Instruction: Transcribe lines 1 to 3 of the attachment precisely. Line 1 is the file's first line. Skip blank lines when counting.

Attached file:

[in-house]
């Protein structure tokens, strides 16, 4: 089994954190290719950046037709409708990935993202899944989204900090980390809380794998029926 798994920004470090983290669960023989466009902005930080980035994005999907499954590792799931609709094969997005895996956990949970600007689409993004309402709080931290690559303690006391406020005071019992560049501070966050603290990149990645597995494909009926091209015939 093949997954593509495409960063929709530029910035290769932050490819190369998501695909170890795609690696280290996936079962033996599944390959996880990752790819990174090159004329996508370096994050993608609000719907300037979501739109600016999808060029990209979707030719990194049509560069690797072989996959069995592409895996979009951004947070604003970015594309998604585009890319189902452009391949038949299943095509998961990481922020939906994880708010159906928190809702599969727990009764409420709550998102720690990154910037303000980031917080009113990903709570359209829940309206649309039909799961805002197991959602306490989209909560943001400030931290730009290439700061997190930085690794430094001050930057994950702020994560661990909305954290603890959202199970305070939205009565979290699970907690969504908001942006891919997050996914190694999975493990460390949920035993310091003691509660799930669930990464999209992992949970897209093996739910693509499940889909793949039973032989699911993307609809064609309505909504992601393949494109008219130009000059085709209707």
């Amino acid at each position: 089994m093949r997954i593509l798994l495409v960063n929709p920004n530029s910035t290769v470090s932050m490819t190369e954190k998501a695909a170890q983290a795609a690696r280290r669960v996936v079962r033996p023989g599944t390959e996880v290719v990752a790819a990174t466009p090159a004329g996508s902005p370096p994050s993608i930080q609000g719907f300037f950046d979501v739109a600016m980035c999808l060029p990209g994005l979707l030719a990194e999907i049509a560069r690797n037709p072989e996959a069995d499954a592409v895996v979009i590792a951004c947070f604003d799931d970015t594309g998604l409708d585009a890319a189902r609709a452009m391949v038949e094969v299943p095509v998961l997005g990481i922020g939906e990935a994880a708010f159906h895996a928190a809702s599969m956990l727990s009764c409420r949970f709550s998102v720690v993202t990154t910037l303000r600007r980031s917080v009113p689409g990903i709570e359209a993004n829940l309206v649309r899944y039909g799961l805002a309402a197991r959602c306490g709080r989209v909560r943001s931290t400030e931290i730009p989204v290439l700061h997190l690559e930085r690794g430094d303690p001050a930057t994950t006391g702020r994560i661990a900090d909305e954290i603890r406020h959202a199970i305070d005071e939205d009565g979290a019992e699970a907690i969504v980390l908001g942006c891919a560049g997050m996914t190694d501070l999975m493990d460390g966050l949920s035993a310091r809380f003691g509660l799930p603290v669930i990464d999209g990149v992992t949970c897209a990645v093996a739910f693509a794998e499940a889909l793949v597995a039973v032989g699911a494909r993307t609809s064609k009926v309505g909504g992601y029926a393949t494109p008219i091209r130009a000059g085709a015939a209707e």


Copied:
[in-house]
């Protein structure tokens, strides 16, 4: 089994954190290719950046037709409708990935993202899944989204900090980390809380794998029926 798994920004470090983290669960023989466009902005930080980035994005999907499954590792799931609709094969997005895996956990949970600007689409993004309402709080931290690559303690006391406020005071019992560049501070966050603290990149990645597995494909009926091209015939 093949997954593509495409960063929709530029910035290769932050490819190369998501695909170890795609690696280290996936079962033996599944390959996880990752790819990174090159004329996508370096994050993608609000719907300037979501739109600016999808060029990209979707030719990194049509560069690797072989996959069995592409895996979009951004947070604003970015594309998604585009890319189902452009391949038949299943095509998961990481922020939906994880708010159906928190809702599969727990009764409420709550998102720690990154910037303000980031917080009113990903709570359209829940309206649309039909799961805002197991959602306490989209909560943001400030931290730009290439700061997190930085690794430094001050930057994950702020994560661990909305954290603890959202199970305070939205009565979290699970907690969504908001942006891919997050996914190694999975493990460390949920035993310091003691509660799930669930990464999209992992949970897209093996739910693509499940889909793949039973032989699911993307609809064609309505909504992601393949494109008219130009000059085709209707």
């Amino acid at each position: 089994m093949r997954i593509l798994l495409v960063n929709p920004n530029s910035t290769v470090s932050m490819t190369e954190k998501a695909a170890q983290a795609a690696r280290r669960v996936v079962r033996p023989g599944t390959e996880v290719v990752a790819a990174t466009p090159a004329g996508s902005p370096p994050s993608i930080q609000g719907f300037f950046d979501v739109a600016m980035c999808l060029p990209g994005l979707l030719a990194e999907i049509a560069r690797n037709p072989e996959a069995d499954a592409v895996v979009i590792a951004c947070f604003d799931d970015t594309g998604l409708d585009a890319a189902r609709a452009m391949v038949e094969v299943p095509v998961l997005g990481i922020g939906e990935a994880a708010f159906h895996a928190a809702s599969m956990l727990s009764c409420r949970f709550s998102v720690v993202t990154t910037l303000r600007r980031s917080v009113p689409g990903i709570e359209a993004n829940l309206v649309r899944y039909g799961l805002a309402a197991r959602c306490g709080r989209v909560r943001s931290t400030e931290i730009p989204v290439l700061h997190l690559e930085r690794g430094d303690p001050a930057t994950t006391g702020r994560i661990a900090d909305e954290i603890r406020h959202a199970i305070d005071e939205d009565g979290a019992e699970a907690i969504v980390l908001g942006c891919a560049g997050m996914t190694d501070l999975m493990d460390g966050l949920s035993a310091r809380f003691g509660l799930p603290v669930i990464d999209g990149v992992t949970c897209a990645v093996a739910f693509a794998e499940a889909l793949v597995a039973v032989g699911a494909r993307t609809s064609k009926v309505g909504g992601y029926a393949t494109p008219i091209r130009a000059g085709a015939a209707e």